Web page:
Our human immune system is ready to spring into action at the first signs of foreign invaders however it often fails to eliminate tumors originating in the body’s own cells.
Orchestrating a successful immune attack against tumors has proven difficult so far, but a new study from MIT suggests that immune attack against tumors could be improved with cancer immunotherapy — simultaneously activating both arms of the immune system with antibodies (which activate the innate immune system) and stimulating T cells (which form the backbone of the adaptive immune system).
By combining these approaches, the MIT team was able to halt the growth of a very aggressive form of melanoma in mice.
“An anti-tumor antibody can improve adoptive T-cell therapy to a surprising extent,” says Dane Wittrup, the Carbon P. Dubbs Professor in Chemical Engineering at MIT. “These two different parts of the immune therapy are interdependent and synergistic.”
Wittrup, an associate director of MIT’s Koch Institute for Integrative Cancer Research and also a faculty member in the Department of Biological Engineering, is the senior author of a paper describing the work this week in the journal Cancer Cell.
Antibody drugs vs. T cells
Antibody drugs for cancer, which include rituximab and Herceptin, are believed to work by binding to cancer proteins and blocking the signals that tell cancer cells to divide uncontrollably. They may also draw the attention of cells belonging to the innate immune system, such as natural killer cells, which can destroy tumor cells.
Adoptive T cell therapy, on the other hand, enlists the body’s T cells to attack tumors. Billions of T cells flow through the average person’s bloodstream at any given time, each specialized to recognize different molecules.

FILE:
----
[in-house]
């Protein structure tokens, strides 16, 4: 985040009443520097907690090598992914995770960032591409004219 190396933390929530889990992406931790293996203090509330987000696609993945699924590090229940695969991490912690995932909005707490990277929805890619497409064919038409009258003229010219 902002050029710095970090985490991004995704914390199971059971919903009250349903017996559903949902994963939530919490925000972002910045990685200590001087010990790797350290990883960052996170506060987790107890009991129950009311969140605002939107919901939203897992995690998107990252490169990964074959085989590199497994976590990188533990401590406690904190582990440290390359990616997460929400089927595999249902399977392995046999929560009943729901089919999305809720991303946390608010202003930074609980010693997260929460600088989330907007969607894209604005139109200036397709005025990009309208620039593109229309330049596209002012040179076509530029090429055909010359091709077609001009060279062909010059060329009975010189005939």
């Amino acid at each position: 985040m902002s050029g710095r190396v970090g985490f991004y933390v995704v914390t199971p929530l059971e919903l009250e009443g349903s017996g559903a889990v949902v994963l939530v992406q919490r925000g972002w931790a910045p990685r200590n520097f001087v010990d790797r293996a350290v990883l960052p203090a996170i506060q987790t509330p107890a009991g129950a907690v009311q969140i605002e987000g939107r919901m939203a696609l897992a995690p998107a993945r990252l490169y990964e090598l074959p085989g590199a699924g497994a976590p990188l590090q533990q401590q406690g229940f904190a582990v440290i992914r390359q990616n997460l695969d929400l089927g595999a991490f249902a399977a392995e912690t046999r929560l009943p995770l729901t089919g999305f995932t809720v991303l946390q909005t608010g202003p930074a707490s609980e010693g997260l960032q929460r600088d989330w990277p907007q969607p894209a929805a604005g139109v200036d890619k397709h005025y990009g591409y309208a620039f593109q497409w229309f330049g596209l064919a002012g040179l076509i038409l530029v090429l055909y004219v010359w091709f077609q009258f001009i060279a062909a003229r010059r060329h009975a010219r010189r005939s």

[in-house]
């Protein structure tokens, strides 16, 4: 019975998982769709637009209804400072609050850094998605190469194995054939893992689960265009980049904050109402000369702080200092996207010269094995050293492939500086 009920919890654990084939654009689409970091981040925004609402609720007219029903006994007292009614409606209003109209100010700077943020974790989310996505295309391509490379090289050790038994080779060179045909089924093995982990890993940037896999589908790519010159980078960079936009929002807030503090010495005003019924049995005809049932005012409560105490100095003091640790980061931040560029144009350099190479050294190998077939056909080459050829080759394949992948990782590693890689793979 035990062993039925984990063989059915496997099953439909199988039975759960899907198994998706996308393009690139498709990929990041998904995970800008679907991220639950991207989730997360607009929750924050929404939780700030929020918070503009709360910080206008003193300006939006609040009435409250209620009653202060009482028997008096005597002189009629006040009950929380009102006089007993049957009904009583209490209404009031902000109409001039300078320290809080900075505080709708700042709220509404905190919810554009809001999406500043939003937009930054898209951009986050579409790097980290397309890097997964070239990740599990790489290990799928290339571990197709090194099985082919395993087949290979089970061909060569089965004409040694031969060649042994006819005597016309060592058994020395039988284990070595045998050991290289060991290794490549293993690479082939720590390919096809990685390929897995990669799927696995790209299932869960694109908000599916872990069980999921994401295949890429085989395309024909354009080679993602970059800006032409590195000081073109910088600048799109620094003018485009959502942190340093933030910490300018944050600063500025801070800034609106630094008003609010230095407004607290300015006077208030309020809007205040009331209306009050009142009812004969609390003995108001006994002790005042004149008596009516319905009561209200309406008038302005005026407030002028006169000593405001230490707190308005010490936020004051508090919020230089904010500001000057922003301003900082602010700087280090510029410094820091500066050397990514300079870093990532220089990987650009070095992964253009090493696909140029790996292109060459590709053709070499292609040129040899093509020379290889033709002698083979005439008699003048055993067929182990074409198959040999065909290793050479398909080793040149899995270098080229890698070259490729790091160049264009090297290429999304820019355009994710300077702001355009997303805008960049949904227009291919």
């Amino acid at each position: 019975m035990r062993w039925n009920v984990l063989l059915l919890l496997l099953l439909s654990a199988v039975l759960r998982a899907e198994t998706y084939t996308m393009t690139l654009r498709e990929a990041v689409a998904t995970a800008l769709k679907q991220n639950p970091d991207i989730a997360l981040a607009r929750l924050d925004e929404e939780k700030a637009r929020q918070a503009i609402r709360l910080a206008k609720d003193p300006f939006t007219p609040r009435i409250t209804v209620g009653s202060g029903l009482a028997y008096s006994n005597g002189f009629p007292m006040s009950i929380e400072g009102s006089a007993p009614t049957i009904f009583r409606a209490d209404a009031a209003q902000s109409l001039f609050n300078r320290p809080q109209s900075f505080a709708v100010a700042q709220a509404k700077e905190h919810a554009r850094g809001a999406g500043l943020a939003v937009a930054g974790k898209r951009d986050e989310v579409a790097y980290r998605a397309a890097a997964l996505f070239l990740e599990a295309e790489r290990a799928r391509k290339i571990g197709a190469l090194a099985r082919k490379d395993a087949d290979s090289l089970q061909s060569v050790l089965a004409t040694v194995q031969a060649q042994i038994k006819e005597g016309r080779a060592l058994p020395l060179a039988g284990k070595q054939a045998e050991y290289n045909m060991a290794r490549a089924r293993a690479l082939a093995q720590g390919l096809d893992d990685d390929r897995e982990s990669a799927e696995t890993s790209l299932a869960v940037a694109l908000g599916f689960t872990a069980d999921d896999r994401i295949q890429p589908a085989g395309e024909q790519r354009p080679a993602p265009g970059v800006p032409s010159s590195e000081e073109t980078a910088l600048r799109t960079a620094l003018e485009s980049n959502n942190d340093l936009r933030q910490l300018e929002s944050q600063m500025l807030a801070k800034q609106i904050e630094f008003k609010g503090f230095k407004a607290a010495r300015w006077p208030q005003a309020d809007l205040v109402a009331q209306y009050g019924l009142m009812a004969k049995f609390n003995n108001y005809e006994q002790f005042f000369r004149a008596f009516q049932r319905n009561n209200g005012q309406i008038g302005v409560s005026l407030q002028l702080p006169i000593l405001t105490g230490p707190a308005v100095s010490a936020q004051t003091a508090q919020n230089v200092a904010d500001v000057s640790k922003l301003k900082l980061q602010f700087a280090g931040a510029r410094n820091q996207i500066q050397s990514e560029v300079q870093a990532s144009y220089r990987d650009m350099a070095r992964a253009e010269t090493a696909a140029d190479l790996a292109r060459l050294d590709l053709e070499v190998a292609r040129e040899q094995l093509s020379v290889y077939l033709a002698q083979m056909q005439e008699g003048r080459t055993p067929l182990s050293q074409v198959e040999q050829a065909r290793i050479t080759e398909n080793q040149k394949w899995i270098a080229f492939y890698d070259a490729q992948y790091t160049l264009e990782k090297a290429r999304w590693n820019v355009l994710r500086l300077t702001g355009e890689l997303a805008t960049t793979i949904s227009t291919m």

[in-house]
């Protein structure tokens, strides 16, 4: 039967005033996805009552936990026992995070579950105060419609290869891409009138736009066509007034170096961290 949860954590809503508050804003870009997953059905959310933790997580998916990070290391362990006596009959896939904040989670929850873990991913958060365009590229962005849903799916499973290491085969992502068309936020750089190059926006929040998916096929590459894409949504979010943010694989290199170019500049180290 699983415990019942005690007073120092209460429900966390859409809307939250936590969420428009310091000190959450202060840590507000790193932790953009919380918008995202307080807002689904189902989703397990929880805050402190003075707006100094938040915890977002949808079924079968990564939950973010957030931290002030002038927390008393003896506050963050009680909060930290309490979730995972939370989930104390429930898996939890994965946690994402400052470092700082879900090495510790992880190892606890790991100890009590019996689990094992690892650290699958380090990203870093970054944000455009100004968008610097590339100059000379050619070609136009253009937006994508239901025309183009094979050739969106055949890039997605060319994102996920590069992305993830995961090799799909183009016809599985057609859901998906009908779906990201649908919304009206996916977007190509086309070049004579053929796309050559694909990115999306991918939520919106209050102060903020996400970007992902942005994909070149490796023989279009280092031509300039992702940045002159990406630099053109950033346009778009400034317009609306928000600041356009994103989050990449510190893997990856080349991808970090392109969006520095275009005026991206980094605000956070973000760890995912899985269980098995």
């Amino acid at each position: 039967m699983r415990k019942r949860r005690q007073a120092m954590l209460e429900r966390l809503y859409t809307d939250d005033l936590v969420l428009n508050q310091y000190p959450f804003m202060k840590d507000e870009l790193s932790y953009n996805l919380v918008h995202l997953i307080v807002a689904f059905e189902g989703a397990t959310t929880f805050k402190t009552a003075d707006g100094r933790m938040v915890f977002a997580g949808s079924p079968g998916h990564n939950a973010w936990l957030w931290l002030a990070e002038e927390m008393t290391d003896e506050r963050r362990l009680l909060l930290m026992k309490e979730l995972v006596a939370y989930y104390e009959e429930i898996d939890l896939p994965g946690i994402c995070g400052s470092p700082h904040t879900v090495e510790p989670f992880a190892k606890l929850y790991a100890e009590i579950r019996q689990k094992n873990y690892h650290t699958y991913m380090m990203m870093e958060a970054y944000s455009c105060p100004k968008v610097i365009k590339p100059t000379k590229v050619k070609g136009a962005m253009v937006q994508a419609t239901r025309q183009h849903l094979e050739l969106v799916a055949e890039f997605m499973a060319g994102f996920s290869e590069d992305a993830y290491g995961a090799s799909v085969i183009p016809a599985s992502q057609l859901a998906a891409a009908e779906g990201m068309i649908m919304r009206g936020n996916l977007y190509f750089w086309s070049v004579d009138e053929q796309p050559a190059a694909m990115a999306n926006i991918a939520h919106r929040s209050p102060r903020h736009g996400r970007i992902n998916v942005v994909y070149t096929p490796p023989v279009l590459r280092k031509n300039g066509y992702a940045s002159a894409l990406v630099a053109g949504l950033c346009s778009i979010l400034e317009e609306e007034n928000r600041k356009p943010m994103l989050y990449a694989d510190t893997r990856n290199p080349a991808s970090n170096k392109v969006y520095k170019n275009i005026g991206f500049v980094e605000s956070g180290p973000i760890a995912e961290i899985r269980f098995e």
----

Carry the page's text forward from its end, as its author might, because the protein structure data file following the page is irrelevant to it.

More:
The weak point with T cells is that many tumor proteins do not provoke T cells to attack, so T cells must be removed from the patient and programmed to attack a specific tumor molecule.
Timing is key to triggering both immune responses simultaneously
Instead of relying on that complicated process, Wittrup and his colleagues discovered that they could generate both types of immune responses — antibodies and T cells — while they were experimenting with improving antibody drug performance with a signaling molecule called IL-2, which helps boost immune responses.
Scientists have tried this strategy before, and about a dozen such therapies have gone through phase I clinical trials. However, most of these efforts failed, even though the antibody-IL-2 combination usually works very well against cancer cells grown in a lab dish.
The MIT team realized that this failure might be caused by the timing of IL-2 delivery. When delivered to cells in a dish, IL-2 sticks around for a long time, amplifying the response of natural killer cells against cancer cells. However, when IL-2 is injected into a patient’s bloodstream, the kidneys filter it out within an hour.
Wittrup and his colleagues overcame this by fusing IL-2 to part of an antibody molecule, which allows IL-2 to circulate in the bloodstream for much longer. In tests in mice with a very aggressive form of melanoma, the researchers found they could stop tumor growth by delivering this engineered form of IL-2, along with antibody drugs, once a week.
To their surprise, the researchers found that T cells were the most important component of the anti-tumor response induced by the antibody-IL-2 combination.
They believe that the synergy of IL-2-induced cells and cytokines, along with the antibody treatment, creates an environment that lets T cells attack more effectively.
“The antibody-driven innate response creates an environment such that when the T cells come in, they can kill the tumor. In its absence, the tumor cells establish an environment where the T cells don’t work very well,” Wittrup says.
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